When I think of BBQ I think of my backyard and mostly grilling, which is not BBQing at all.

Charcoal for grilled fish

(Charcoal for grilled fish)

Grilling is, I think, much easier to shoot because the grill can be better lit and you are not trying to capture the unctuous depths of a pit smoker.

Compare:

Grilling

Mozzarella stuffed blue cheese and basil hamburgers

(Mozzarella stuffed blue cheese and basil hamburgers)

Whole trout on the grill with asparagus

(Whole trout on the grill with asparagus)

Pit Smoker

B.T.'s BBQ: Boston Butt Pork Slow roasted pit BBQ

(B.T.’s BBQ: Boston Butt Pork Slow roasted pit BBQ)

Both cooking methods can give you similar problems – mainly dark, lumpy chunks of delicious meat that is mostly not photogenic or not nearly photogenic enough to equal the beauty of it’s flavor.

BBQ pork butt

(BBQ pork butt)

It is also hard to “food style” away the essential darkness of a perfectly smoked BBQ’d pork butt because that, in person, is what is so arresting in its beauty. In a photo, the pork butt looks like it has been burned and dried to inedibility (when, in fact, its smoked and moist).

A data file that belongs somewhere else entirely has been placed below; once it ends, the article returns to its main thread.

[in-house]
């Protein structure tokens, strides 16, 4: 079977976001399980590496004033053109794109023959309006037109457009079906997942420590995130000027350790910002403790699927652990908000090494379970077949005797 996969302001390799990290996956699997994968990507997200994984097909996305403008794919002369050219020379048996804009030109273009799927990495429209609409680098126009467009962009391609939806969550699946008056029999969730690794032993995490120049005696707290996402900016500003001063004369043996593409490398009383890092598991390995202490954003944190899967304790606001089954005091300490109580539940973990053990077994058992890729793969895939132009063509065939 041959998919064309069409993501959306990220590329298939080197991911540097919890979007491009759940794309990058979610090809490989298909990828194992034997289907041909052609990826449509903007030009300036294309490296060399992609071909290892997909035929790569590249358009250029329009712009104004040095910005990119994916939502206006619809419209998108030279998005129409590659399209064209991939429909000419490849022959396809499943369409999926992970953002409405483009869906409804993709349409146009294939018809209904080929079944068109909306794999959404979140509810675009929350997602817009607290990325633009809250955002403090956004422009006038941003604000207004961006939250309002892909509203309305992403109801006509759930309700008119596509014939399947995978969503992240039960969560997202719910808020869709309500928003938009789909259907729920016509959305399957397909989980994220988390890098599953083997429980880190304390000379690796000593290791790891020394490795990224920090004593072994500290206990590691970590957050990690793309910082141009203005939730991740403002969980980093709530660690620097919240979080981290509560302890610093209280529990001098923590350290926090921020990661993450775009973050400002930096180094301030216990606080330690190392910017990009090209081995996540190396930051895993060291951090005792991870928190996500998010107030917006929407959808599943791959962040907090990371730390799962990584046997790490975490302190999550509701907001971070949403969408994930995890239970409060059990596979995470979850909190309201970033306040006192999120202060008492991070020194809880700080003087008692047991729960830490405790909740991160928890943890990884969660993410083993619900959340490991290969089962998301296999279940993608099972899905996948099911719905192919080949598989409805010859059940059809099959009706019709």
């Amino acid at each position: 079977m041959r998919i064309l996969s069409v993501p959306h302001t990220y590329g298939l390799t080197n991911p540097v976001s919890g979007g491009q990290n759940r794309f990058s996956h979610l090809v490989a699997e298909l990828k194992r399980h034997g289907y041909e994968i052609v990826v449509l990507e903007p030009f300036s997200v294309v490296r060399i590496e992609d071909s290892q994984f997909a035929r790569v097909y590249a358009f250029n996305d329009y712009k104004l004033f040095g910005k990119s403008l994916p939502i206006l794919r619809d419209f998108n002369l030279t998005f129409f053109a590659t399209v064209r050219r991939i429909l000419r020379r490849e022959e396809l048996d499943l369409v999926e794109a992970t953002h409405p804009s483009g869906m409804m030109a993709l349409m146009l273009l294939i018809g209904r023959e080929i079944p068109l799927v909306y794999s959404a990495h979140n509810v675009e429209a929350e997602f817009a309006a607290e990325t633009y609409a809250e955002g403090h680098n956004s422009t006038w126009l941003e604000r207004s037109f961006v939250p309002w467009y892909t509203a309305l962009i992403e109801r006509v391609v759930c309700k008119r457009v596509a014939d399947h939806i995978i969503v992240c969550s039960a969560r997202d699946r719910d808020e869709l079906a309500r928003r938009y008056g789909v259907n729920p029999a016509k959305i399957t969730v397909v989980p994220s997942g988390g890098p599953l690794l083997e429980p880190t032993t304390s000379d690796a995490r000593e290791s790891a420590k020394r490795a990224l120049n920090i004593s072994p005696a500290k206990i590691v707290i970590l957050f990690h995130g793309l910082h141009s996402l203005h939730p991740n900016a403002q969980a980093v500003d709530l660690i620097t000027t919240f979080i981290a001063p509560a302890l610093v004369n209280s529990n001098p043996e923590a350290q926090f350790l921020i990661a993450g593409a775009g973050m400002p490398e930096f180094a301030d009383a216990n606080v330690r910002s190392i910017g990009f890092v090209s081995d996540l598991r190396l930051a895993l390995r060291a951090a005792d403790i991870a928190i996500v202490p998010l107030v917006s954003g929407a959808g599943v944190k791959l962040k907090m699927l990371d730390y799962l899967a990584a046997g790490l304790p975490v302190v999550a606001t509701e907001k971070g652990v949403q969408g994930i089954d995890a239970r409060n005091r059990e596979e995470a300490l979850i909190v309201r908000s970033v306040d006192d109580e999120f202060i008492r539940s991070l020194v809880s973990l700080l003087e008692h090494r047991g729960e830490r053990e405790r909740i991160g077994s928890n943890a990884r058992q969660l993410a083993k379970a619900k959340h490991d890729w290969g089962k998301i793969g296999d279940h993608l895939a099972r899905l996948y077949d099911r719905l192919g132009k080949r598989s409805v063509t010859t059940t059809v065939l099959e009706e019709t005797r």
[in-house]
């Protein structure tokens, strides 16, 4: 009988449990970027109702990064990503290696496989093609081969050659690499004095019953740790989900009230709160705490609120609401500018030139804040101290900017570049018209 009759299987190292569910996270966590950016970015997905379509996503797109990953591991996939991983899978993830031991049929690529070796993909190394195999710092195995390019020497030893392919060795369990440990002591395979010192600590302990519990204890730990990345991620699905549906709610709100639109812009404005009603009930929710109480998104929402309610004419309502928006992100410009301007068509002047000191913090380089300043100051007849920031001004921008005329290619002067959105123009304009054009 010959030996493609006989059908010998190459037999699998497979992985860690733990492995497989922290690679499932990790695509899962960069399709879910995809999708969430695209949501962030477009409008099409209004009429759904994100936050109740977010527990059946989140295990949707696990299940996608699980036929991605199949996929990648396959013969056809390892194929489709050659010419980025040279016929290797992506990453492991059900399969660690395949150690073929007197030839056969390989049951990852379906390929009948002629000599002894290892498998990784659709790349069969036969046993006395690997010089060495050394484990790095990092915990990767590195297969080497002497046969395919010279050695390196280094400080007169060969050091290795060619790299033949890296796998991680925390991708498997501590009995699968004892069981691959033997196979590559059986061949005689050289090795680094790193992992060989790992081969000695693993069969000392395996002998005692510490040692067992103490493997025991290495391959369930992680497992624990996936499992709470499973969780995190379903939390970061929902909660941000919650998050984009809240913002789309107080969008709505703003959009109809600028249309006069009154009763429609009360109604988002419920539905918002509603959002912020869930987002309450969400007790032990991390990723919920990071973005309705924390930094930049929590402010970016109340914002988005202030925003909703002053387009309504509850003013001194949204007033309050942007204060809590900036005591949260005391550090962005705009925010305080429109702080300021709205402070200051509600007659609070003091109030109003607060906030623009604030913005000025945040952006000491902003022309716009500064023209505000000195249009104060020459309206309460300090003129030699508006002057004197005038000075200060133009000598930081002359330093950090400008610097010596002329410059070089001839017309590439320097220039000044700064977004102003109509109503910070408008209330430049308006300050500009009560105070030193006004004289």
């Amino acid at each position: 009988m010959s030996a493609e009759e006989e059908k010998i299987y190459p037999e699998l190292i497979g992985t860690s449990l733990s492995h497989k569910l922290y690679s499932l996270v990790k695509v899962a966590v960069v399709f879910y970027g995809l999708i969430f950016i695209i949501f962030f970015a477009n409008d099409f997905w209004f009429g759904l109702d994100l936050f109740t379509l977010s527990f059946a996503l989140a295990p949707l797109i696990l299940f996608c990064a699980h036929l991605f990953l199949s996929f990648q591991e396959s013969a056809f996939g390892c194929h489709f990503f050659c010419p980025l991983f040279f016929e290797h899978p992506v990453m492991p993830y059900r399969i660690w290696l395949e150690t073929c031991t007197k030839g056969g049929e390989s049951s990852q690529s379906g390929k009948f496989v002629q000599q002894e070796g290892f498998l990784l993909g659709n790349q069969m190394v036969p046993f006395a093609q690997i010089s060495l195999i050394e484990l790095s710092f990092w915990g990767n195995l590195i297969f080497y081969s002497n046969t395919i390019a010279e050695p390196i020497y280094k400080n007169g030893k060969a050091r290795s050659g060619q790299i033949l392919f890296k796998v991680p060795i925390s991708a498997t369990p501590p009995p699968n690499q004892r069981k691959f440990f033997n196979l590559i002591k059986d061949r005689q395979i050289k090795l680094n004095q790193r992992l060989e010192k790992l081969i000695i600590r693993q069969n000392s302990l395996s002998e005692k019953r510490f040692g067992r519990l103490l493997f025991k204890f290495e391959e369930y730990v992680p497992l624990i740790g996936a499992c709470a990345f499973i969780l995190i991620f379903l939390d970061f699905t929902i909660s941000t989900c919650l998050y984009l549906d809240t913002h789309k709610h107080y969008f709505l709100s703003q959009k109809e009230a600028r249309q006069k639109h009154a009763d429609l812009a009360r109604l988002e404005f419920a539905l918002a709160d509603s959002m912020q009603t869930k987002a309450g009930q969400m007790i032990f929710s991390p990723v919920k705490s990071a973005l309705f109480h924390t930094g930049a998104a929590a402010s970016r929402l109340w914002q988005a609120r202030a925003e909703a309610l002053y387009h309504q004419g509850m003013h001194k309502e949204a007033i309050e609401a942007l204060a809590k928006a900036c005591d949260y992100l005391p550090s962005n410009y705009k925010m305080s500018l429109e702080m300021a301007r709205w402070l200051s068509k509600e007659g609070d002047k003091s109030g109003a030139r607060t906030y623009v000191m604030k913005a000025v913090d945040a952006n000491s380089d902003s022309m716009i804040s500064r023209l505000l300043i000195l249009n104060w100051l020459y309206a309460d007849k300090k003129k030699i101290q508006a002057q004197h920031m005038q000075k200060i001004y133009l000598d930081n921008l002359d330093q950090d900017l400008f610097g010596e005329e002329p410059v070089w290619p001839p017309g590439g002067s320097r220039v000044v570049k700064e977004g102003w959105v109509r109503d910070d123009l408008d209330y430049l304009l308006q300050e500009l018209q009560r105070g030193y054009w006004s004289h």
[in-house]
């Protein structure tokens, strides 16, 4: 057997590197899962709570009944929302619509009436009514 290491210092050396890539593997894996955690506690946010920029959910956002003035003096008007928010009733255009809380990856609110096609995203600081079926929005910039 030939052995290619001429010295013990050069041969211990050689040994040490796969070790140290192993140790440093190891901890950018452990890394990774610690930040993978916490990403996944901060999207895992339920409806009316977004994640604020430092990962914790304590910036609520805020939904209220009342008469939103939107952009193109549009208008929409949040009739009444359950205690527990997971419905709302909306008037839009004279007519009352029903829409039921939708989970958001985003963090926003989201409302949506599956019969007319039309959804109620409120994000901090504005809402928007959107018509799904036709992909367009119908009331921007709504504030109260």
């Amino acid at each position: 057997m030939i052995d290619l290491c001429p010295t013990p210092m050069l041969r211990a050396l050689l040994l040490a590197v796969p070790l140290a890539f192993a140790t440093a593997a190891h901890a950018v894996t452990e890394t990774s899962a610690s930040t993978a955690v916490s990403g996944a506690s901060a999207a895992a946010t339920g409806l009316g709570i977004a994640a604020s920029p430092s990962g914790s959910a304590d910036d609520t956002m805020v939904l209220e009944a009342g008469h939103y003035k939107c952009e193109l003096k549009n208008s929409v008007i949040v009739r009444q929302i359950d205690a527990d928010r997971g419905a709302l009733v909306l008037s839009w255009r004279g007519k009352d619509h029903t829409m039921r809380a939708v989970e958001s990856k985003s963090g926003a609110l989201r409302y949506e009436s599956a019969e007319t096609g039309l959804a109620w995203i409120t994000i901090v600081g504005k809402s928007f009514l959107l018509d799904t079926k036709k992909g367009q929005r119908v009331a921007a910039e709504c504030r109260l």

BBQ Pork Ribs

(BBQ Pork Ribs)

Another problem with BBQ and grilling is that its a shame to lose the context by focusing too closely. If you show just the BBQ’d rib you miss the dramatic smoky grill, pit, or smoker. This means you might want to shoot outside and then lighting becomes less predictable (but exciting too). To do any sort of ambient outdoor shooting you need to master your manual settings, shoot lots of shots from many angles, and be patient!

BBQ beef ribs

B.T.’s Smokehouse: Slow roasted pit BBQ beef ribs

Go for detail, interesting point of view, drama, and emphasize context whenever possible.

B.T.'s Smokehouse: Slow roasted pit BBQ beef brisket, pork butt, chicken

(B.T.’s Smokehouse: Slow roasted pit BBQ beef brisket, pork butt, chicken)

Did I mention that you should be patient? Be patient with yourself mostly because you need to take the time to capture many alternative shots but you need to also take the time to go through all of those shots and asses which ones work, how they happened and also identify those that didn’t work. Those that didn’t work can be helpful teaching tools for you so that the next time you will know what to avoid (not that you would take any fewer shots, just that the ones you do take will likely not repeat too many of the previous mistakes).

Slow roasted pork butt

(Slow roasted pork butt)